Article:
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Disney+'s The Mighty Ducks: Game Changers Sticks to the Hits

“The Mighty Ducks: Game Changers” doesn’t make any bones about it—it’s a series-version of the teen hockey movies, which came out in the ‘90s but are accessible as anything else on streaming service Disney+. The one facet that seems different here, in its light family comedy focusing on underdogs on ice, is the reason the game is played. It’s not about winning but having fun, and the series seems to think that repeating much of the same feel is enough. For some viewers it will be.

In this version, the Mighty Ducks are jerks—they’re a powerful elite who play hockey to win only, and are coached like having fun would be a distraction. In modern TV speak, they’re “Cobra Kai” on the ice, but the flattering comparisons to that nostalgia juggernaut end here. The Minnesota team has become famous since the ‘90s, but now they’re like the Iceland team in “D2: The Mighty Ducks,” a bunch of bullies on fast skates. And the hockey parents are intense too, about snack schedules and helping with practices, leaving a hard-working but scattered mom like Alex (Lauren Graham) on the outside. When her son Evan (Brady Noon) gets cut from the team, she yells at the coach about the parting words he gave her son: “Don’t bother.” 

Alex encourages Evan to start his own team, that she will end up coaching because no one else will. Neighborhood kid and spunky podcaster Nick (Maxwell Simkins) enters the fold—even though he has no gear—and that’s two. A team comes together in ways that are slightly funny and then meant to be Inspiring, like when Evan makes a big speech in a packed cafeteria. New recruits from different high school cliques stand up in a triumphant moment; sneering bullies mock them. But it’s the formation of a team, a rag-tag group of kooky kids. They call themselves the “Don’t Bothers.” When they start to practice, they barely have any gear, or know how to shoot. 

The series builds to include Emilio Estevez, the “Mighty Ducks” man himself, who plays the revered Coach Gordon Bombay and is probably the biggest part of the special “Mighty Ducks” brand. As the owner of the Ice Palace, the dilapidated rink where the Don’t Bothers practice, he’s kind of a grouchy guru to Alex and Evan—Estevez has sharp banter with Graham in some scenes. Evan also sneaks away to rant to Bombay, as part of a growing plot line about Evan growing out of Alex’s ways of coaching (she even gives them participations trophies before the first game).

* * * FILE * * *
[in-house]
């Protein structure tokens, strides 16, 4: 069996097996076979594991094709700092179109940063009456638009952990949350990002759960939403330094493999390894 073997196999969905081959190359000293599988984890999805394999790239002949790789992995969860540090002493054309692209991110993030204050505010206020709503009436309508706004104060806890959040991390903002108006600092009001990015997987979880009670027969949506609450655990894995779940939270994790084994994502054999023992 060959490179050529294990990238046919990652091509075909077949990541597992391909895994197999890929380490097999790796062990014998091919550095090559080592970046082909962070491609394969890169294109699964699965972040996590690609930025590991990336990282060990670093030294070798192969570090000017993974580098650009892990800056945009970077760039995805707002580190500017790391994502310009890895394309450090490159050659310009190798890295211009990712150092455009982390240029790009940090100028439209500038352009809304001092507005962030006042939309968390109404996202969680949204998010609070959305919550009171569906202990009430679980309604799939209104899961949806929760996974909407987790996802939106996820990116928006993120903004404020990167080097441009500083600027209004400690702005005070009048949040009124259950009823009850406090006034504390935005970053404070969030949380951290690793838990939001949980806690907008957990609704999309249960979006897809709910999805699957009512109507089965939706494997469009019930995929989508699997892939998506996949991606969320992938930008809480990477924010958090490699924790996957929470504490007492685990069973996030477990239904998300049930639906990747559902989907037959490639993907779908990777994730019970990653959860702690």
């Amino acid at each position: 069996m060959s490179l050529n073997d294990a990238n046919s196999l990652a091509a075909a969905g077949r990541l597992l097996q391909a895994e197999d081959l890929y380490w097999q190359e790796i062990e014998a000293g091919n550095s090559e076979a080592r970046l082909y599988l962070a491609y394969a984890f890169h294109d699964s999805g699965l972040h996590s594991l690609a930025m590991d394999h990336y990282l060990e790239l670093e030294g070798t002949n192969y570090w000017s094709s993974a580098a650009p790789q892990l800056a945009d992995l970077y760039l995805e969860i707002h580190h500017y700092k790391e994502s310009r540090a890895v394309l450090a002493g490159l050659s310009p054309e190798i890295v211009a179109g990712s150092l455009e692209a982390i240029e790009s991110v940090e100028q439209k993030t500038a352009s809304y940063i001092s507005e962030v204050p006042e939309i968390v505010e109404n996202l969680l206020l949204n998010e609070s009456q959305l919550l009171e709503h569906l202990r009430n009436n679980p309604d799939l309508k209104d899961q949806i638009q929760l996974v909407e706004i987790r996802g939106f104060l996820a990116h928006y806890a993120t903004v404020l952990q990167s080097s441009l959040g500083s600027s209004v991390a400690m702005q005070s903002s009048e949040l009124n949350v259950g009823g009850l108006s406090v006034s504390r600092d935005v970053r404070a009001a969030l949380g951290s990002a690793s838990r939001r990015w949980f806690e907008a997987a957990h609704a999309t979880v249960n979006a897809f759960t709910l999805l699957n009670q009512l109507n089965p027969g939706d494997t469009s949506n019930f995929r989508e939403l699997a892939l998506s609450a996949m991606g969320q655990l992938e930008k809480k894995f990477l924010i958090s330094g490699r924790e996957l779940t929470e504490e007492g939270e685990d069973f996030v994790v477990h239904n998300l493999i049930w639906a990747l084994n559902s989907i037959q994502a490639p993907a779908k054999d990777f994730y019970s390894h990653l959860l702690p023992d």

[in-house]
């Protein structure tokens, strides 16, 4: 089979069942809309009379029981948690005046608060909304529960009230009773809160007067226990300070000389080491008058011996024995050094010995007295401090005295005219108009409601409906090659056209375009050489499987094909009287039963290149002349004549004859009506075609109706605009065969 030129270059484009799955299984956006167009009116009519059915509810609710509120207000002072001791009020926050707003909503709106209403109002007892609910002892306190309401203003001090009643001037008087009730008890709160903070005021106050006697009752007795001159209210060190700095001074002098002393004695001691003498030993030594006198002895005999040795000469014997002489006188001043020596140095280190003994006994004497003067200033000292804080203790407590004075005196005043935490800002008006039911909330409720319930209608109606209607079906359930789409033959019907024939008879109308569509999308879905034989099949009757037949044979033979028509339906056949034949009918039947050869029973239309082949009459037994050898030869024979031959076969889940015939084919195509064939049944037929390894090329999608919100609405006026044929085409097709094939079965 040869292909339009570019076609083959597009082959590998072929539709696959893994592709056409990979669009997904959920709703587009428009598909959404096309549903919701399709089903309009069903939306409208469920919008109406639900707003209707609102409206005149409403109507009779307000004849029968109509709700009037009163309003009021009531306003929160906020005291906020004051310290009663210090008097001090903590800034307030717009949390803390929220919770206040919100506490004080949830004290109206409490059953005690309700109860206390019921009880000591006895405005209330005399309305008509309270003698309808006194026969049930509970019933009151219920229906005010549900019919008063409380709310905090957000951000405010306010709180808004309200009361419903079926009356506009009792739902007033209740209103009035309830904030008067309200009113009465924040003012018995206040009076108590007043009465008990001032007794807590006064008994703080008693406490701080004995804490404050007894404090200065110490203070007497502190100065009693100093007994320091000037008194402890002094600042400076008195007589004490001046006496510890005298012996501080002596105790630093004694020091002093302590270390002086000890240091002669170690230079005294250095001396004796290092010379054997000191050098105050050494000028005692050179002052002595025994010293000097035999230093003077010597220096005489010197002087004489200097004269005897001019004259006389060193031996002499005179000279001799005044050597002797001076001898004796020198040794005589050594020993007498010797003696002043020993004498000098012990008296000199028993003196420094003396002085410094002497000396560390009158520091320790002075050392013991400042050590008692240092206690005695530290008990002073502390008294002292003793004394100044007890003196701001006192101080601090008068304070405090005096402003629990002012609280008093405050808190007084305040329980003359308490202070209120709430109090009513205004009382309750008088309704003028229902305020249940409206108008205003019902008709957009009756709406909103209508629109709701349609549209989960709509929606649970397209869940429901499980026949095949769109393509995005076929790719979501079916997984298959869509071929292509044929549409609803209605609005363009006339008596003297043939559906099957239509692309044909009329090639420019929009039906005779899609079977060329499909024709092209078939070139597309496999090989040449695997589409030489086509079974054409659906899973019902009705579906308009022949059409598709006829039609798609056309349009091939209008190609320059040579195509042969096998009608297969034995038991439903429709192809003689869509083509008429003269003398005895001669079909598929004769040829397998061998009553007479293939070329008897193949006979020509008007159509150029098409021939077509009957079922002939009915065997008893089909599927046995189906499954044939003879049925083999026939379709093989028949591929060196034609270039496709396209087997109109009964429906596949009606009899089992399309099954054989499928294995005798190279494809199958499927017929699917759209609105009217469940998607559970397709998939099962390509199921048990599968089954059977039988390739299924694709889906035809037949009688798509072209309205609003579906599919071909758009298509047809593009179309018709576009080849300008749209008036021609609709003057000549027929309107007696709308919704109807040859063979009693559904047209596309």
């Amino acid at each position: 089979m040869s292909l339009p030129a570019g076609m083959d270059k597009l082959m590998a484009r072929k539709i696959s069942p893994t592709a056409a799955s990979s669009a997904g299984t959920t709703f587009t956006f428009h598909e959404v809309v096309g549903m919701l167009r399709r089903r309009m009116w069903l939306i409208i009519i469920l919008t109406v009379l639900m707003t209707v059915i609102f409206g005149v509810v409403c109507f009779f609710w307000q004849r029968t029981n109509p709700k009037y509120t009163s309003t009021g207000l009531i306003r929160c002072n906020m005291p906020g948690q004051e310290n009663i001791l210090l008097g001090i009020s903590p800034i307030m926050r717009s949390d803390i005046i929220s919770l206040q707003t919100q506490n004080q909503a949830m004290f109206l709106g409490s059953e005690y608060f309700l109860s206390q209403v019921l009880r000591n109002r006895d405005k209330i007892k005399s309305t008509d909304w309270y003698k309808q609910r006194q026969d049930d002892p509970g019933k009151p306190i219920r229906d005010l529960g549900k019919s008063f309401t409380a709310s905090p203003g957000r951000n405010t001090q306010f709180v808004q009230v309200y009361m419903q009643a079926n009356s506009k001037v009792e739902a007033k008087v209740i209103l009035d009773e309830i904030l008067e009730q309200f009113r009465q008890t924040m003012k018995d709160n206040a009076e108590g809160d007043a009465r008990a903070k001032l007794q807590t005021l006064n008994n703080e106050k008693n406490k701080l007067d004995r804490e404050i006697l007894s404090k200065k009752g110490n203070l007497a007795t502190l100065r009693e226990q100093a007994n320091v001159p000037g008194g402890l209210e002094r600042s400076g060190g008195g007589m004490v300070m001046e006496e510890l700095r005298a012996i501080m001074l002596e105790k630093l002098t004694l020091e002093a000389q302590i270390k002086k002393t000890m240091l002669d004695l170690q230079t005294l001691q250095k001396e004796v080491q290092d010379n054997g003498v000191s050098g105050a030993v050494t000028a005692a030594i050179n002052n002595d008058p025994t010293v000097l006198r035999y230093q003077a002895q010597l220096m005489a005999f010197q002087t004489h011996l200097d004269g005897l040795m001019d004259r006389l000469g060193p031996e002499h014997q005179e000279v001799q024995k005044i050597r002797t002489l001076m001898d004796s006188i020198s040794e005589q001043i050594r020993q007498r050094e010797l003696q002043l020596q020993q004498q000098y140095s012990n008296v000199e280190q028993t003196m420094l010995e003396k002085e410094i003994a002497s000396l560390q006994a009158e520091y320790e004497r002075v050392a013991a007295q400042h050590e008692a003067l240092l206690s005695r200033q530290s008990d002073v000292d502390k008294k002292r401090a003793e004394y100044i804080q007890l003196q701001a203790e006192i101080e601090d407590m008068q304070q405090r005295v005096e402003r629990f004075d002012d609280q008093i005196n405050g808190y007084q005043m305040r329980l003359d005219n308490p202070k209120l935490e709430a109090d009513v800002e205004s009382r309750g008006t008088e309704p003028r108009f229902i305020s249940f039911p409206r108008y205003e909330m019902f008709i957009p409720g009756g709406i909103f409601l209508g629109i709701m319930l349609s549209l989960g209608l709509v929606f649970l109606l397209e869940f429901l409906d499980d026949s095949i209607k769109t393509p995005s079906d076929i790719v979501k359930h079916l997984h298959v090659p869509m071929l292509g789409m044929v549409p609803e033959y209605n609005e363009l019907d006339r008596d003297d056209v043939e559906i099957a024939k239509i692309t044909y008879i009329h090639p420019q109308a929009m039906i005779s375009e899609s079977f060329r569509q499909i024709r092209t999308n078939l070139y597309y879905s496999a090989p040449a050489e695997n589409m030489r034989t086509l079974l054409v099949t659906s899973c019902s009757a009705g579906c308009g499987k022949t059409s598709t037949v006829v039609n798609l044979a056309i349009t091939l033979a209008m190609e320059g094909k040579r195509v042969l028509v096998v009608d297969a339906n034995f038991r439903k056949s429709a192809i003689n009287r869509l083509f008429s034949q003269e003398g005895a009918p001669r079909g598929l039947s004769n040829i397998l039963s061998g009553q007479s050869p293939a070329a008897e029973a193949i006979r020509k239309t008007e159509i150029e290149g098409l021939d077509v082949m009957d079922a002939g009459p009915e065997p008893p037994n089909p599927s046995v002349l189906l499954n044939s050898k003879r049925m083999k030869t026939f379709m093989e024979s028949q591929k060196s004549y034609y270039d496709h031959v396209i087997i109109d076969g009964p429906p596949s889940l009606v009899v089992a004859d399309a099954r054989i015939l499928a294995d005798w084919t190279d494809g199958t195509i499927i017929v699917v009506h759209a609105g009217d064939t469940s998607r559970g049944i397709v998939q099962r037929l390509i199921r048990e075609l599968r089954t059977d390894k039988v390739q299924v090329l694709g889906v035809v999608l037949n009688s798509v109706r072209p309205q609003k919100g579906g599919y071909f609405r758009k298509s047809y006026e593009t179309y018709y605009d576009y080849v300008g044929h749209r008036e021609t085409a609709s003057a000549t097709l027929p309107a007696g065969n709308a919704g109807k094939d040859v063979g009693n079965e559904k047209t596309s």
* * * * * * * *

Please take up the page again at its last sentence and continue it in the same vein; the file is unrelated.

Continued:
But what’s prominent in these episodes is that Bombay says he hates hockey, and is bitter about not having anything to show for what he did with the Ducks. It creates a tedious conflict, for a series that is lacking in them, in which we are waiting for him to eventually embrace hockey again and to get a sunnier demeanor. The forces that make him bitter are only sketched out, even when he gives a full monologue about his past. Might as well get to it if he's going to serve the same purpose. 

In the first three episodes, “The Mighty Ducks: Game Changers” really just goes over the same types of beats—of getting a grab-bag of kids to work together, and a coach who is underestimated. Everyone is eager to prove themselves on the team, but this show is not. One of the significant subplots is a throwaway crush that Nick has on Winnie (Em Haine), the young woman who dispenses hot cocoa at the Ice Palace. It doesn’t mean that much, and it’s only slightly funny, but the series spends time on it perhaps because there’s only so much hockey footage that can fill up the run-time.  

The title then, is a bit of a stretch. Our designated underdogs are not yelling “Quack!” as a team-inspired type of cheer (at least so far); it’s all about the Don’t Bothers. And for the subtitle, that’s also some wishful thinking—this series isn’t much of a game changer, not does it engender any promise that it will try to future episodes. Instead it seems ready to give viewers more and updated “Mighty Ducks” action; the nostalgia here is not in building, but passing on the brand's family-friendly sports comedy to a new generation. “Game Changers” just shrugs that if the Mighty Ducks’ strategy worked for three movies, it’ll simply work here. 

Three episodes screened for review. Available on Disney+ on March 26.

Nick Allen

Nick Allen is the former Senior Editor at and a member of the Chicago Film Critics Association.

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